On the other hand, I must admit that I do learn things in these confrontations with Dr. Obolensky.
We gathered Saturday evening at the Port Babbage docks–Captain Undertone, myself, Miss Lekvoda, and a few non-militia people, including Mr. Satu Moreau, whom I’d met a little over a week ago. A certain Sgt. O’Cod was there as well, who gave himself out as a retired reservist. We steamed and sailed across to the observatory–I in Sgt. O’Cod’s vessel. And it was there, really, that I got my first intimation that something was wrong. When he became angry as one of the other boats crossed his bow, there was something familiar in his tone…
And there was the matter of how well he navigated the treacherous waters around the observatory. Not to mention the fact that his accent was all over the map. And then, as he was stashing his too-large gun among the crates of shrimp that had somehow replaced the bullets that were supposed to be brought, I caught a glimpse of his eyes under his too-large helmet. Eyes that were very familiar… But I kept telling myself I must be mistaken.
Lesson #1: Listen to your instincts.
We climbed up again, after Jimmy flew up with his mechanical pack and confirmed that the place was empty, and set to work rendering the lab unworkable. After about 10 minutes of this, though, who should appear but Professor Parx, the wheelchair-bound man who had shot Miss Mactavish at the Ball last October? He immediately started yelling at us for wrecking [i]his[/i] laboratory, and going after [i]his[/i] ruby!
With those words, everything suddenly snapped into place, like a jigsaw puzzle, and I finally saw events clearly. It was [i]Dr. Obolensky [/i]who had sent me that note, to set the militia against Professor Parx, to drive him out the the observatory! The Doctor was also after the ruby for his own nefarious purposes; perhaps he would have tried to steal it from Militia headquarters, but the Professor had beaten him to it. So now, he had joined us here, in the guise of Sgt. O’Cod, to see to it that his plans were successful!
Lesson #2: Stop. Trusting. Anonymous. Letters.
I actually swore when I realized all this. And when I whirled to the machine, I saw him calmly reaching for the ruby inside it. I drew my revolver and ordered him to stop, but he tried to bluff his way through. So I fired a warning shot–one that, I must admit, shaved closer than I’d intended; it grazed his helmet. But that was just as well, for the bullet knocked his helmet back, revealing his familiar visage.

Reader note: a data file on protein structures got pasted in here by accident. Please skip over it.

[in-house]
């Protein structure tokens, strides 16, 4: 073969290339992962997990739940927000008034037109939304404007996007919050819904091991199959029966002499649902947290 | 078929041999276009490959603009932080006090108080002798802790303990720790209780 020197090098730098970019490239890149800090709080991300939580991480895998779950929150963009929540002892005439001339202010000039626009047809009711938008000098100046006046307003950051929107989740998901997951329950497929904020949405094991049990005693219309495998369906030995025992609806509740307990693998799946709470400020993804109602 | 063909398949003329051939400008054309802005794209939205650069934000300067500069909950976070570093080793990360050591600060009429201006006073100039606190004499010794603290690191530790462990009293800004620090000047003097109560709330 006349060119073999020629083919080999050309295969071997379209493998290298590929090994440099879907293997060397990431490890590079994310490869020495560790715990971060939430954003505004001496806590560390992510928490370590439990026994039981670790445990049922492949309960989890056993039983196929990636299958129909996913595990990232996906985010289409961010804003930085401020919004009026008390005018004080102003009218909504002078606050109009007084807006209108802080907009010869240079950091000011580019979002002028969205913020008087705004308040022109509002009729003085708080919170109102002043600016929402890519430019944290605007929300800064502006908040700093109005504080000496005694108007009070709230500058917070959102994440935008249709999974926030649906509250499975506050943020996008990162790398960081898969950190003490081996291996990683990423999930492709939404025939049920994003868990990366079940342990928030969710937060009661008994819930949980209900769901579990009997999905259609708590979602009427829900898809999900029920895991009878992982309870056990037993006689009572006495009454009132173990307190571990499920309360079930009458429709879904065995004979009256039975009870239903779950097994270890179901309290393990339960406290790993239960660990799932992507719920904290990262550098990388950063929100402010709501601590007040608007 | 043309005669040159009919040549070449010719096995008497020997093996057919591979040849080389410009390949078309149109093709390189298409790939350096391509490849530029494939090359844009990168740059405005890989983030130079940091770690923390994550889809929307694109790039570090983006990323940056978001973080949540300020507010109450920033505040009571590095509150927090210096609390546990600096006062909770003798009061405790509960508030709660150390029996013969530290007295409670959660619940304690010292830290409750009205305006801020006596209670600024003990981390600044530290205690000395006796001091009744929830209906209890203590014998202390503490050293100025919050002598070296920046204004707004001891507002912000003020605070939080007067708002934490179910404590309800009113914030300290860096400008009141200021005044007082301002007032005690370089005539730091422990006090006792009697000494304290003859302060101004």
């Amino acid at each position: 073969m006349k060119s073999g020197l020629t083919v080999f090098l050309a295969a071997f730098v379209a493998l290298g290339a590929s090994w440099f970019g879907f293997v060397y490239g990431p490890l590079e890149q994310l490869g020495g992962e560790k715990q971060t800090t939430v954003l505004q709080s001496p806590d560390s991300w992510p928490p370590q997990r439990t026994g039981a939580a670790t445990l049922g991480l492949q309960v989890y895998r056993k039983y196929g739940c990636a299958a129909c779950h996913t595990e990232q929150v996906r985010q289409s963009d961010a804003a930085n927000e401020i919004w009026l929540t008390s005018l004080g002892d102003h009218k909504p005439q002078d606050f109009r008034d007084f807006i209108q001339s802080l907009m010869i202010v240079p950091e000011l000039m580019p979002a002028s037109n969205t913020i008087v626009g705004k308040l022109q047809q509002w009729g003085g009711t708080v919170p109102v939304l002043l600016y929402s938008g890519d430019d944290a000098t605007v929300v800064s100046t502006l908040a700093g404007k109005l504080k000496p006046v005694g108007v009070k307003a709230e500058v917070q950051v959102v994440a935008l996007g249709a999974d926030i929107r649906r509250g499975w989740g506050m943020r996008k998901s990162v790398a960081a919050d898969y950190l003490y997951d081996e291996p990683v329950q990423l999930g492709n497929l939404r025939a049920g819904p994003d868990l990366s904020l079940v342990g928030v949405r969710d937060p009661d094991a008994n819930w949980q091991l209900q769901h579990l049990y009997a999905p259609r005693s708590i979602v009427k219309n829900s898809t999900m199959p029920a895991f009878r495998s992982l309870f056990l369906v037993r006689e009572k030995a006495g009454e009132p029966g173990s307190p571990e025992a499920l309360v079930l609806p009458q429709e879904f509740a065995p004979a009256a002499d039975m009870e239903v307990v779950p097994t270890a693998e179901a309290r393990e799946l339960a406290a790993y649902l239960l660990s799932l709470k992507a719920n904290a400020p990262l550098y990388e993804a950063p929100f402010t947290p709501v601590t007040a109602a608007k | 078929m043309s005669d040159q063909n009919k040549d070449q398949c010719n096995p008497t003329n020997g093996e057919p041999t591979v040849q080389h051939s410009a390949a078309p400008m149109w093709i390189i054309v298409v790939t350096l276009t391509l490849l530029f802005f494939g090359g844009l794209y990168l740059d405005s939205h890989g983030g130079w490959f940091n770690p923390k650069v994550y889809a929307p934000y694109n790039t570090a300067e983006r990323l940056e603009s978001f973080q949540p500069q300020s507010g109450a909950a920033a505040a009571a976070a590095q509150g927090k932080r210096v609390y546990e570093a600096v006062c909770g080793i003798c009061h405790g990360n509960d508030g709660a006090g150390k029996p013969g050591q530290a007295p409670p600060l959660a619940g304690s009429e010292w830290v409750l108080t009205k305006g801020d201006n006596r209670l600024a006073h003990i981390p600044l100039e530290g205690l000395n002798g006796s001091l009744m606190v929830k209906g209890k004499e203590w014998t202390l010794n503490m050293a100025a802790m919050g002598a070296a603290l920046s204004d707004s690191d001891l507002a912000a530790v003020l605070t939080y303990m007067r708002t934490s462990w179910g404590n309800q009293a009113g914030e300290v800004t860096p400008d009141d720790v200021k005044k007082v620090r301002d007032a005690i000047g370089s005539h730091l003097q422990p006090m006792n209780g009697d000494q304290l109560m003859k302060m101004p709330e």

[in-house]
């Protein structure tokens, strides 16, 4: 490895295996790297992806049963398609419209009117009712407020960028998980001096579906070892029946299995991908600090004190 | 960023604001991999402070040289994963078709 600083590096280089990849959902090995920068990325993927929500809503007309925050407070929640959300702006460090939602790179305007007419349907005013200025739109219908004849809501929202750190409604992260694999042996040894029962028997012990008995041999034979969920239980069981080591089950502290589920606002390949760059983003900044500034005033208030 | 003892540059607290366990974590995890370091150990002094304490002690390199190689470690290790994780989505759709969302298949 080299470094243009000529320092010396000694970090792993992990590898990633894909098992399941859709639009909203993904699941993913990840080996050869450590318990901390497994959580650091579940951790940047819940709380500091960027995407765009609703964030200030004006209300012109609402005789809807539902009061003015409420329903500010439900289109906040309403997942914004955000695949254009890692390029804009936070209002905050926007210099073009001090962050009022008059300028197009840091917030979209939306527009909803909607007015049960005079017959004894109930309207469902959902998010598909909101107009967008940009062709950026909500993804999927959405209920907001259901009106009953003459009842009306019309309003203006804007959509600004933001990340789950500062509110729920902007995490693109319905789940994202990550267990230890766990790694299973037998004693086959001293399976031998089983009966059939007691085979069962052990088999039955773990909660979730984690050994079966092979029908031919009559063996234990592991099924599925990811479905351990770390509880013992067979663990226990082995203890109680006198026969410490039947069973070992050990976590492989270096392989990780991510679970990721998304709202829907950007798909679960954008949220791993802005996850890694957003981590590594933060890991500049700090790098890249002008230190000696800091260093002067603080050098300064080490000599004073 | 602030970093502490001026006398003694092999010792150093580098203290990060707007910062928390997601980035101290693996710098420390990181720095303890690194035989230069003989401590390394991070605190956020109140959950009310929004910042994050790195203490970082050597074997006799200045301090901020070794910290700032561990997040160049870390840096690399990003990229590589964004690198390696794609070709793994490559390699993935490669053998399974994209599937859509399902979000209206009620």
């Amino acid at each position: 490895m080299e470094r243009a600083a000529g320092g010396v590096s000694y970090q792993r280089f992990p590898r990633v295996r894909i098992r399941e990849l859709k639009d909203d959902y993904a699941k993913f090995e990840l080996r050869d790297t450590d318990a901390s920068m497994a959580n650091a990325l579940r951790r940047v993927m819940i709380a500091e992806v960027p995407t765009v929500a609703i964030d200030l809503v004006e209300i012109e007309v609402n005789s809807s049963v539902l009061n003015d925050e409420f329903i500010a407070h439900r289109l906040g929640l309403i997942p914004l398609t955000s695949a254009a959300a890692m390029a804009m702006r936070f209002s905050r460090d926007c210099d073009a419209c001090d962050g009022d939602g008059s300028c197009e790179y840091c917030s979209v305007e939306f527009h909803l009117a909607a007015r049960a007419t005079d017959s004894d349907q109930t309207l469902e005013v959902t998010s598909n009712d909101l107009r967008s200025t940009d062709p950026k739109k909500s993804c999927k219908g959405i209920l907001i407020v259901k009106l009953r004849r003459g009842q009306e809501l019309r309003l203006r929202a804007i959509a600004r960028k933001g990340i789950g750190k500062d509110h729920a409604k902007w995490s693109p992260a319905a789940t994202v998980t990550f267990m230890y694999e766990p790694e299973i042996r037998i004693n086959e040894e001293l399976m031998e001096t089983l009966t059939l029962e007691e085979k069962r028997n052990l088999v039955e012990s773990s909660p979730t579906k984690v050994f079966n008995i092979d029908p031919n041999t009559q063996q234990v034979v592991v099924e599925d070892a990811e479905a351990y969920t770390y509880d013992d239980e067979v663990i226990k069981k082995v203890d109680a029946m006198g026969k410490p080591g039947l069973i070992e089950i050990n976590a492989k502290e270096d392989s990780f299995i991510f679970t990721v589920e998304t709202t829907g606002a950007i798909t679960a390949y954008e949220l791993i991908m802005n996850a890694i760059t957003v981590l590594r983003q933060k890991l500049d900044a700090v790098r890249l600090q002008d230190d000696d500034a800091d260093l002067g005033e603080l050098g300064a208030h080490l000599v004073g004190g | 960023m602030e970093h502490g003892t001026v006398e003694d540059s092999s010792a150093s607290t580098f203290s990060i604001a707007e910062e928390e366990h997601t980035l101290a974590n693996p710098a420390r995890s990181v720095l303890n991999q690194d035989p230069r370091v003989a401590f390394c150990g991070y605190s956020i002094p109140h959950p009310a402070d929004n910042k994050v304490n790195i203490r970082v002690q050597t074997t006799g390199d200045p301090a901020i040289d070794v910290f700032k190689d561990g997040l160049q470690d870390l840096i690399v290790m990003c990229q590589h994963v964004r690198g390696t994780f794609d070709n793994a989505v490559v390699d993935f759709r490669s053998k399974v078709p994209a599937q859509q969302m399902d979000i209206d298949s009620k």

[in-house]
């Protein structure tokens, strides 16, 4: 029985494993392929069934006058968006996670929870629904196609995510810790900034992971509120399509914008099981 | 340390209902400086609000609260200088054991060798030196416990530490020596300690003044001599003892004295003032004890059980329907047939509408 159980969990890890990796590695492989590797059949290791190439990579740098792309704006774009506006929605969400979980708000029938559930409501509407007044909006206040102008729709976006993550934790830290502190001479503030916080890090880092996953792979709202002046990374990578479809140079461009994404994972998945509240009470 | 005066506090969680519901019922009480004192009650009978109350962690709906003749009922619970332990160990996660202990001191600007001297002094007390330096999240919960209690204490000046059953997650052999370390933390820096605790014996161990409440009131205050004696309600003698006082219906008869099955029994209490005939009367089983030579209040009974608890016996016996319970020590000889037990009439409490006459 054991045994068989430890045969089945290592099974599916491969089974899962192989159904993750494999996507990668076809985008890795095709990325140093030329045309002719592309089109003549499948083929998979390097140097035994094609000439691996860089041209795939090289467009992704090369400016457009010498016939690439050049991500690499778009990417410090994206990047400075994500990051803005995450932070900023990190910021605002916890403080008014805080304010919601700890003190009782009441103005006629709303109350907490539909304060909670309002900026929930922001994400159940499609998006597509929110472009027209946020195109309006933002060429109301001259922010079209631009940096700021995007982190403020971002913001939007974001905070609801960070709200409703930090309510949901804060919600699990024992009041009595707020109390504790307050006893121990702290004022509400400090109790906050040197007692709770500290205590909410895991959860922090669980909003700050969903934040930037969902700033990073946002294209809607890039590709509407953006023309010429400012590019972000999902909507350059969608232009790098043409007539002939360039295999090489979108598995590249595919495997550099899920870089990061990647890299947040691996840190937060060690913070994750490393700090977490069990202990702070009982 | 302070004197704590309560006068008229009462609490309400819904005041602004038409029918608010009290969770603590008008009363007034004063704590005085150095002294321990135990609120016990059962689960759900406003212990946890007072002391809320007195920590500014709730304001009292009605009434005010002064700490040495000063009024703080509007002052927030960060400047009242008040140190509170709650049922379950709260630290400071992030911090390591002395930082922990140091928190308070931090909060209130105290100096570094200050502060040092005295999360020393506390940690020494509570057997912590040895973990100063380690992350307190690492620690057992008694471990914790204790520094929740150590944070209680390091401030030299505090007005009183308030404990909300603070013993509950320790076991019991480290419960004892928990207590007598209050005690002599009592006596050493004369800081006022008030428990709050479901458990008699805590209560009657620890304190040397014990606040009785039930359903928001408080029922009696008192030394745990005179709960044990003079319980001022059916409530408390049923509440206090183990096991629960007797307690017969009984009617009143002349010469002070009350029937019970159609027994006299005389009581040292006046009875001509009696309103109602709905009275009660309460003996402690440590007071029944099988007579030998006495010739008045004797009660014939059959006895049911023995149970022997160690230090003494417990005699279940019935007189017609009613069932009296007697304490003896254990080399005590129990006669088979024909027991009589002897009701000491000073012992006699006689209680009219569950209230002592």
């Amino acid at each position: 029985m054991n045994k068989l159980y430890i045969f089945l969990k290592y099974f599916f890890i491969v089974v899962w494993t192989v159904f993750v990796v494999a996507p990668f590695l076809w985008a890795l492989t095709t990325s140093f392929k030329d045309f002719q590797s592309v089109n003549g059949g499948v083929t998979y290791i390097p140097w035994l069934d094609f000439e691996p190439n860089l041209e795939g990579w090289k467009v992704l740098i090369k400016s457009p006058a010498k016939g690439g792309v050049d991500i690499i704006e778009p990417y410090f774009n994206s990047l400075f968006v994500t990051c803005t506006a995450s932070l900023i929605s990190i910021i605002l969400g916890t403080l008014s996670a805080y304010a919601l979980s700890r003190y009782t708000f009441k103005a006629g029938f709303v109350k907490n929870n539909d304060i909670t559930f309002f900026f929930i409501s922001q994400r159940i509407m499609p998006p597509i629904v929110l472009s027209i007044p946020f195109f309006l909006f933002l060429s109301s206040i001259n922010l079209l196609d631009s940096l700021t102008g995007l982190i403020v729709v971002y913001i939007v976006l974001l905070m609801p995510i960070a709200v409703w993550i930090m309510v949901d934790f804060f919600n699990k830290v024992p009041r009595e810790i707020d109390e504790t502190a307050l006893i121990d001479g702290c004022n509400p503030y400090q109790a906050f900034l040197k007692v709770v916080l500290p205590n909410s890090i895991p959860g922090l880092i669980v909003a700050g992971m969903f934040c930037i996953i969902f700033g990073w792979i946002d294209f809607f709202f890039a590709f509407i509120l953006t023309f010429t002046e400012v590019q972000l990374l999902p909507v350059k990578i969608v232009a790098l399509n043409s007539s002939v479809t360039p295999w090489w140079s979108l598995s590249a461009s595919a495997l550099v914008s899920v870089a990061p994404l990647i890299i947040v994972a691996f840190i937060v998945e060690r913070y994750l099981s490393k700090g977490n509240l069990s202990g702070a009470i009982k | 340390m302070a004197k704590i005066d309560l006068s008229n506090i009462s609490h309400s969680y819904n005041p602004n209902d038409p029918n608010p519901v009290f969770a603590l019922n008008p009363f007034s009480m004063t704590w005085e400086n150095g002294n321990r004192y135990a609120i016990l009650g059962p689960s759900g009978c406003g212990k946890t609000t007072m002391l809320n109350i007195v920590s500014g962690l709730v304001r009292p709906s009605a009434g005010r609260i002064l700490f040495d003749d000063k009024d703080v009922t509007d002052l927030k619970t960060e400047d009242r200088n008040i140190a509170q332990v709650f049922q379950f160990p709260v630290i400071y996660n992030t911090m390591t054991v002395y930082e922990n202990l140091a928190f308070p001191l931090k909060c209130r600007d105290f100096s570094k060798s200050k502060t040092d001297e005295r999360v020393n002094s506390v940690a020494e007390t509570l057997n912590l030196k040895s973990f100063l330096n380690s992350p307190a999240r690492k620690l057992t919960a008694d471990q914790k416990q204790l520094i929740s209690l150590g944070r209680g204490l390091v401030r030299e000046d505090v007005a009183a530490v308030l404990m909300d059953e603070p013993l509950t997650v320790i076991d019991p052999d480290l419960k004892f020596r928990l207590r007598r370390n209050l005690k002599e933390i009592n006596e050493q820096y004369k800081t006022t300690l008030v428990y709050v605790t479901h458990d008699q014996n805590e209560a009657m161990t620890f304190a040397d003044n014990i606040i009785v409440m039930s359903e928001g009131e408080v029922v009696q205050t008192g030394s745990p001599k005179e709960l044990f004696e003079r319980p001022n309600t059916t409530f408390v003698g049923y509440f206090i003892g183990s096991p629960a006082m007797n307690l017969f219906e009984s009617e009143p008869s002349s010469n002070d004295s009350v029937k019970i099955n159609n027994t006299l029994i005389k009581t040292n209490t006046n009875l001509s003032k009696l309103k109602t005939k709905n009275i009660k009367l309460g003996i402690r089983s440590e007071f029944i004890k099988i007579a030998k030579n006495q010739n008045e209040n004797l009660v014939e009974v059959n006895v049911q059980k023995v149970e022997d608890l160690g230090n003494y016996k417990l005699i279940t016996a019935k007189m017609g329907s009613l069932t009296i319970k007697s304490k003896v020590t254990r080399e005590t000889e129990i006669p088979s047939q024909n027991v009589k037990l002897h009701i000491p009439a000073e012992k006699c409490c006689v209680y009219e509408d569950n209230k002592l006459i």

I was furious, absolutely furious, that I’d fallen for his schemes again. And that’s when I made another mistake. All of my attention was bent on him; I paid little attention to anyone else, especially Professor Parx. I remember now that he made some very angry comments directed at me, especially when I mentioned the note, and that I’d been the one to bring it to the Militia.
Lesson #3: When there are two or more villains in a room, do not direct all of your attention to just one.
All I remember is feeling a sudden shock, rather like the one Dr. Obolensky had given me in the same building just a few months ago. The next thing I knew, I was waking up with a splitting headache. The others told me that Professor Parx shot me with some kind of electricity-based gun, and then made his escape. I’d forgotten his wheelchair could fly.
I was badly shaken by what had happened, but at least I was able to discover, on the back of the death ray blueprint I’d taken from the desk, the true owners of the ruby–a museum in Belgium. I informed Captain Undertone about that, and then, with Mr. Moreau’s help, descended from the balcony by the rope. Mr. Mannonen had arrived shortly before I regained consciousness, and kindly ferried myself and Mr. Moreau back to the docks. From there, Mr. Moreau escorted me back to my apartment, and even came in to make some soothing tea for me.
I am feeling better today–physically, at least. Mentally, I’m still castigating myself for everything that I missed, everything that I fell for. But no, it’s not just because Dr. Obolensky made me look bad. Others followed me to the observatory, others who could also have been injured because of my stupidity.
Next time, if there is a next time, I will–I must–do better.